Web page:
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VARIOUS Weirdlore: Notes from the Folk Underground CD (Folk Police)

Weirdlore is a superb compilation of alternative folk music that cannot be ignored by anyone with even the vaguest interest in this genre. The CD features artwork by Dom Cooper of the Rif Mountain collective, also known for his work with The Owl Service and The Straw Bear Band (the latter of whom are included on this compilation). There are extensive sleeve notes, including an introduction by Ian Anderson, editor of fRoots magazine and founder of 1970s label Village Thing, one of the first labels to use the term 'alternative folk' to describe its output. Ian Anderson is also a musician and songwriter, and his band The False Beards also put in an appearance on the compilation.

Jeanette Leech, author of the psych-folk history Seasons They Change, provides an essay charting the changing perceptions of folk music over the last decade or so, seeing it move from a genre considered hopelessly unfashionable to a genre that anybody who was anybody was namechecking or getting directly involved in. More recently, it would appear from this essay, the fickle fashion police have decided they want nothing more to do with folk again. As someone for whom the mainstream music press is entirely irrelevant, and someone who hasn't cared less about what is fashionable since childhood, I can't say I'd noticed. But it doesn't surprise me at all that the widespread enthusiasm for folk proved to be a mere fad: after all, fads are what drive mainstream music.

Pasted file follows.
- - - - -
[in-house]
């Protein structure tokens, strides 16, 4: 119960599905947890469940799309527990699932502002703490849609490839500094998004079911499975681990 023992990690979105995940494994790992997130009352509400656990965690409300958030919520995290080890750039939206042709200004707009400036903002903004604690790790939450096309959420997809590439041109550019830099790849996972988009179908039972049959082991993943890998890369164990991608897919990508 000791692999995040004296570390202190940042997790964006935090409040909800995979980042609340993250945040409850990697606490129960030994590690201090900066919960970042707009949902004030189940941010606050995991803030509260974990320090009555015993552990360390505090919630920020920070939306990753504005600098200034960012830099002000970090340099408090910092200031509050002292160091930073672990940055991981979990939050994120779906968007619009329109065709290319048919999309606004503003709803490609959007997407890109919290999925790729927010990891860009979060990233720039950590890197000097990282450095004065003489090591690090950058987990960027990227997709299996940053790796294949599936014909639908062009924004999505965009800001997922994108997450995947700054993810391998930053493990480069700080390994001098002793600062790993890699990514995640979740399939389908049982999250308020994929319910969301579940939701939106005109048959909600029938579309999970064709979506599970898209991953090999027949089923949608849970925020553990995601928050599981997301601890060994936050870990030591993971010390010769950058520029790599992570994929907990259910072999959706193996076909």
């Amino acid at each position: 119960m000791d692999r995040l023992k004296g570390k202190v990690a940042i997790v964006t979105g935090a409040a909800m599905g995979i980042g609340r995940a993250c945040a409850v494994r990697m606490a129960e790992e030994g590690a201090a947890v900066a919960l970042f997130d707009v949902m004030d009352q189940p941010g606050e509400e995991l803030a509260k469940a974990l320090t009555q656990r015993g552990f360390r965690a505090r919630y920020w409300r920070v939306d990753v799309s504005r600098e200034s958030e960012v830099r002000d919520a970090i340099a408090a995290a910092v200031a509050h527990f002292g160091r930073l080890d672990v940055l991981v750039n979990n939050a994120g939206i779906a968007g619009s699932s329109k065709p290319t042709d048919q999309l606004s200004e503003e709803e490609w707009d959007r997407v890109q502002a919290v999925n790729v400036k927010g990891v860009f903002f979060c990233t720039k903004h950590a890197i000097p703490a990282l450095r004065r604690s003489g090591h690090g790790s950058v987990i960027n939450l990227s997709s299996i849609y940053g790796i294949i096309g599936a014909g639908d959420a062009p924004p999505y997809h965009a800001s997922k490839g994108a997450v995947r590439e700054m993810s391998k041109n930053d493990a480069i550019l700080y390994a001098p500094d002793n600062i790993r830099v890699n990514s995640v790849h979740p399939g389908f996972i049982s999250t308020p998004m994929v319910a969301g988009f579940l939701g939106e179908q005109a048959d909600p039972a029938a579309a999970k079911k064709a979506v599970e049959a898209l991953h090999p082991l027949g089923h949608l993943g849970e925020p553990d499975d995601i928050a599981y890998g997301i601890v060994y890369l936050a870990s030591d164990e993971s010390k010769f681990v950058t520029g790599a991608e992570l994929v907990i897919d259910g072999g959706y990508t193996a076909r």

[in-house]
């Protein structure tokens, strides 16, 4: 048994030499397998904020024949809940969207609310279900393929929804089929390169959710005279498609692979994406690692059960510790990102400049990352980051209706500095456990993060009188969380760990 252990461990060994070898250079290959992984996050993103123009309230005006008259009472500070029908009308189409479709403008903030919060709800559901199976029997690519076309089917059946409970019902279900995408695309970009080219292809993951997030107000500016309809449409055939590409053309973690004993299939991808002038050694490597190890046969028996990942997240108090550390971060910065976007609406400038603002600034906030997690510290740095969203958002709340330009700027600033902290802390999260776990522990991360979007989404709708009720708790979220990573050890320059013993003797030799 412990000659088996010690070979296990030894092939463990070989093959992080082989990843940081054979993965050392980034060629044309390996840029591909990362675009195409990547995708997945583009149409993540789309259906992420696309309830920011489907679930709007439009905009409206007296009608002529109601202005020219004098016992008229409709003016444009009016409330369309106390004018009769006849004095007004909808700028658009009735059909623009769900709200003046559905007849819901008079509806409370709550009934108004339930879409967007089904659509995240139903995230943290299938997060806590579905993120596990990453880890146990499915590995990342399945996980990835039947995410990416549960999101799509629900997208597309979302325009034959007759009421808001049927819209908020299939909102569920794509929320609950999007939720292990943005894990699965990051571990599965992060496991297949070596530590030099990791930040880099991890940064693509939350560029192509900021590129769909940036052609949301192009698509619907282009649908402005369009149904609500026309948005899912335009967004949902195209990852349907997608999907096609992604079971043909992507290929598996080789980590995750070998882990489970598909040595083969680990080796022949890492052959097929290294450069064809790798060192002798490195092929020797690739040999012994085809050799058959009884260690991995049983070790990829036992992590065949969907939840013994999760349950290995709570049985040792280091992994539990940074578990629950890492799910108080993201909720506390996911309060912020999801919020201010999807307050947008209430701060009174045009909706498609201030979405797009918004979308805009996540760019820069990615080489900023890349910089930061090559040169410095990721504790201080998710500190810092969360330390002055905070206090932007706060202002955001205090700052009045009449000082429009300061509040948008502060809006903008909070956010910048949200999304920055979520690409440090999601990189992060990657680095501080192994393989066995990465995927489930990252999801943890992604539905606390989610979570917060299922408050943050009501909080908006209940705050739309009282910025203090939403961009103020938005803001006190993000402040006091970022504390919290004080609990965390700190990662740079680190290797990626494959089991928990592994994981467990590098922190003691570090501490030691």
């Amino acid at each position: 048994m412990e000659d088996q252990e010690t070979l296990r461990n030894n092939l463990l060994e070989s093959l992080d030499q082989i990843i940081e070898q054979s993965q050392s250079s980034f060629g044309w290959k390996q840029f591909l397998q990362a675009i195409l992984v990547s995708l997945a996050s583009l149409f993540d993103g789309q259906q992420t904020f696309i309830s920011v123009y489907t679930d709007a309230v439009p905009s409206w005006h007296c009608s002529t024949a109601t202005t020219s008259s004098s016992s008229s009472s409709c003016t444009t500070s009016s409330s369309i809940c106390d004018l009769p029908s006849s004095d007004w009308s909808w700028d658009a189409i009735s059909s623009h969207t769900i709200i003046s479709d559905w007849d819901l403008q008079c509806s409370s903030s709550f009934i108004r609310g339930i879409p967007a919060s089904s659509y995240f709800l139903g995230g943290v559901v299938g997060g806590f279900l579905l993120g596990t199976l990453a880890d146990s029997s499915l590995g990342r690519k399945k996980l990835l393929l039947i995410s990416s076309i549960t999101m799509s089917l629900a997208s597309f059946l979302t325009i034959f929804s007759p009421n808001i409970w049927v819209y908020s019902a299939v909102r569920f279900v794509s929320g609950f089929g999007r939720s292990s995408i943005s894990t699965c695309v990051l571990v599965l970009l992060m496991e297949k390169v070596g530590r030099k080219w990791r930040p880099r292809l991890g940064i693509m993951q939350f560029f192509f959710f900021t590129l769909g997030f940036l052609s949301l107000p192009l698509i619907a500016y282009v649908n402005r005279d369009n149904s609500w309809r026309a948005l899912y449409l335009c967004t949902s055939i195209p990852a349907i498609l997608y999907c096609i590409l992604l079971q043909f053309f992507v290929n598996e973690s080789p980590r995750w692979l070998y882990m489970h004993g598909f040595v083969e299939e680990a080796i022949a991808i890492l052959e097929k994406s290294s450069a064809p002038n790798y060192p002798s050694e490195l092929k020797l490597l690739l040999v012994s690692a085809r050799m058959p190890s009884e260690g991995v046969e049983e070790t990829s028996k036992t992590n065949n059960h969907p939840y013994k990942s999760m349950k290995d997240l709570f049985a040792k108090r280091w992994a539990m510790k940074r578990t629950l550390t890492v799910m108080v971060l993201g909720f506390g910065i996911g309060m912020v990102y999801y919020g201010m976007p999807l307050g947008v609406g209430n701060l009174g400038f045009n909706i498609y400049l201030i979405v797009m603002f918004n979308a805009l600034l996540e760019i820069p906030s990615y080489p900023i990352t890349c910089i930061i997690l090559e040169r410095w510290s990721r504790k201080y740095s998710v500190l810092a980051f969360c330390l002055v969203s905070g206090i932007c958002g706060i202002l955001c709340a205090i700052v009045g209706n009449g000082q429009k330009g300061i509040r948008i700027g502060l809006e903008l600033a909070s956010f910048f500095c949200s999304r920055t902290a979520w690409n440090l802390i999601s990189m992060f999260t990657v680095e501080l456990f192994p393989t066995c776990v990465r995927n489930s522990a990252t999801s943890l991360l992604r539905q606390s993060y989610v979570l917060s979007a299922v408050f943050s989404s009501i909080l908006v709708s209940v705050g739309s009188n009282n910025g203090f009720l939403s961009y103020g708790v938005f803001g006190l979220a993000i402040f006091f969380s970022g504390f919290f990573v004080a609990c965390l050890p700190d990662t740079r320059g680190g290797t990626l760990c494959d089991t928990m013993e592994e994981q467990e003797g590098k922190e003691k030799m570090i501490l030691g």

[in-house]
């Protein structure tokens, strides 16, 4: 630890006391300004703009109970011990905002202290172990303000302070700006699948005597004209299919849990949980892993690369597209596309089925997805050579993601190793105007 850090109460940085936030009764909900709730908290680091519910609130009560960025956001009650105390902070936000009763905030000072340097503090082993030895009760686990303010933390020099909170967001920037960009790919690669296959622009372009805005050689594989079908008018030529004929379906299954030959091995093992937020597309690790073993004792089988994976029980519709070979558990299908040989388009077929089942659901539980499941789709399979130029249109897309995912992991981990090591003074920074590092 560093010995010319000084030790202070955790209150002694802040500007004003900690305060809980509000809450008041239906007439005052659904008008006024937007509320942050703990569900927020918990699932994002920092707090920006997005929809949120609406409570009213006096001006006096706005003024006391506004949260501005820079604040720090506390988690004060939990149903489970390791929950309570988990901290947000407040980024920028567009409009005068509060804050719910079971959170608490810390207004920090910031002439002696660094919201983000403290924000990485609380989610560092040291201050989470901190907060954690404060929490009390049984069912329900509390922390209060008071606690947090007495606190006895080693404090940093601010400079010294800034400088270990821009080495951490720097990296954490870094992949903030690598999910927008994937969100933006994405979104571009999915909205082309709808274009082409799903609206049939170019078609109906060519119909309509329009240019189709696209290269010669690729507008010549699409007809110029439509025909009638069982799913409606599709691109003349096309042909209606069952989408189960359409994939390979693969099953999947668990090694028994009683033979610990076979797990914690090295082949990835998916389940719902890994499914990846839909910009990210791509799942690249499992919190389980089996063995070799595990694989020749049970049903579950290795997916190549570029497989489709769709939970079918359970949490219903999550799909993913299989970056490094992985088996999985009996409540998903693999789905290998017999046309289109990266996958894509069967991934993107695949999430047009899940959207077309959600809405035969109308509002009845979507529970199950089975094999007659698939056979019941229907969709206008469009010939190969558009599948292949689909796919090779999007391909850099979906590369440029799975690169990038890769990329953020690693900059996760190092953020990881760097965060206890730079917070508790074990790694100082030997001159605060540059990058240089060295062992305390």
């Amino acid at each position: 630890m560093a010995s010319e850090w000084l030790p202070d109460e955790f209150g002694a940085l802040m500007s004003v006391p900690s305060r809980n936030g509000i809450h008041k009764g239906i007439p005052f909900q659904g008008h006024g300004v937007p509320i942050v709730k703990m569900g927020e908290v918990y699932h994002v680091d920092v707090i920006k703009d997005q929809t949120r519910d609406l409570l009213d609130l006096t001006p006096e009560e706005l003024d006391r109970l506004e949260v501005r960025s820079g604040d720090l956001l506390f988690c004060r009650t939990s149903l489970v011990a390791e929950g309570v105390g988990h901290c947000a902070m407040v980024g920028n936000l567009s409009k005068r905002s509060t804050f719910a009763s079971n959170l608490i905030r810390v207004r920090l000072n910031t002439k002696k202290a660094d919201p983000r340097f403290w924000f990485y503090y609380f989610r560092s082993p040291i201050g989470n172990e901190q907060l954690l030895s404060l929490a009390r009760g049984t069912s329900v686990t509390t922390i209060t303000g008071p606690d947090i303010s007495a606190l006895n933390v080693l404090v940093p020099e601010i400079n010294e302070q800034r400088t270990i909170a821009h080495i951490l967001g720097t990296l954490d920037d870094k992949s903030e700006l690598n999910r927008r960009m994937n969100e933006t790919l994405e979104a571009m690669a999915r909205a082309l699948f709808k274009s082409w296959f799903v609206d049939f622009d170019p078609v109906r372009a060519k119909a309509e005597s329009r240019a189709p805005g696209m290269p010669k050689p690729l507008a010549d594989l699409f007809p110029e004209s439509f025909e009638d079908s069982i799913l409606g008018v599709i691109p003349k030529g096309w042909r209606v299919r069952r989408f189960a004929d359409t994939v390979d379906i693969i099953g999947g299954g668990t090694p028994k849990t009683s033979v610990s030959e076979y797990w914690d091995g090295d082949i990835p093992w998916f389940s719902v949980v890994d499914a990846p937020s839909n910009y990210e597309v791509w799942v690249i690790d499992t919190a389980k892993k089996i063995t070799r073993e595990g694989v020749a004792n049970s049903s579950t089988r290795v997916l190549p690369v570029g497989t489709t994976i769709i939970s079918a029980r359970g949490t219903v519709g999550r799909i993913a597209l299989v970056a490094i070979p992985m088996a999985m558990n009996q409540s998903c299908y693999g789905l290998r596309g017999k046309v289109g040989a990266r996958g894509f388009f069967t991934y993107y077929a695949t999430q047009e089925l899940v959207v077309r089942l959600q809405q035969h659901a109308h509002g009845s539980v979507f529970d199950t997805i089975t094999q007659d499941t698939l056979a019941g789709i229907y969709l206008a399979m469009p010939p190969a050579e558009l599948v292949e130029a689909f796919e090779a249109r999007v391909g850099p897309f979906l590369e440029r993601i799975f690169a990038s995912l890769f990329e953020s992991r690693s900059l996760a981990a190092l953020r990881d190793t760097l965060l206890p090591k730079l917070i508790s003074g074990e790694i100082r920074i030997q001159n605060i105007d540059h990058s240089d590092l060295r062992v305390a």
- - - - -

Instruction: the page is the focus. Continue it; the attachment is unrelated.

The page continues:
Taking folk away from the limelight has seen the bandwagon jumpers move on to whatever else is flavour of the month, leaving folk these days to be made by a core of dedicated enthusiasts who aren't bothered about what is trendy, and who are putting their own individual stamp on the genre in a way that is often odd and experimental but not self-consciously so. This is the music of people who are simply being themselves outside of the confines of conformity and faddishness, an approach that I personally feel is the only one that is conducive to producing honest, genuine music. To find honest, genuine music, you have to scratch the surface and explore the underground. Weirdlore, as a snapshot of the current folk underground, is an ideal place to start.

The album begins with Telling the Bees' excellent song Worship of Trees, which is tinged with aspects of classical music and Eastern European folk and shows a very high level of musicianship. Lyrically it is just one of a number of tracks on the album that explore Pagan, magical, mythological and folkloric themes, as will be seen. Emily Portman's Spine of a Wave is really something special. There are traditional influences to be heard here but also an idiosyncratic and original songwriting skill that reveals Emily Portman to be a superbly talented artist. I must definitely seek out more from her if this song is anything to go by.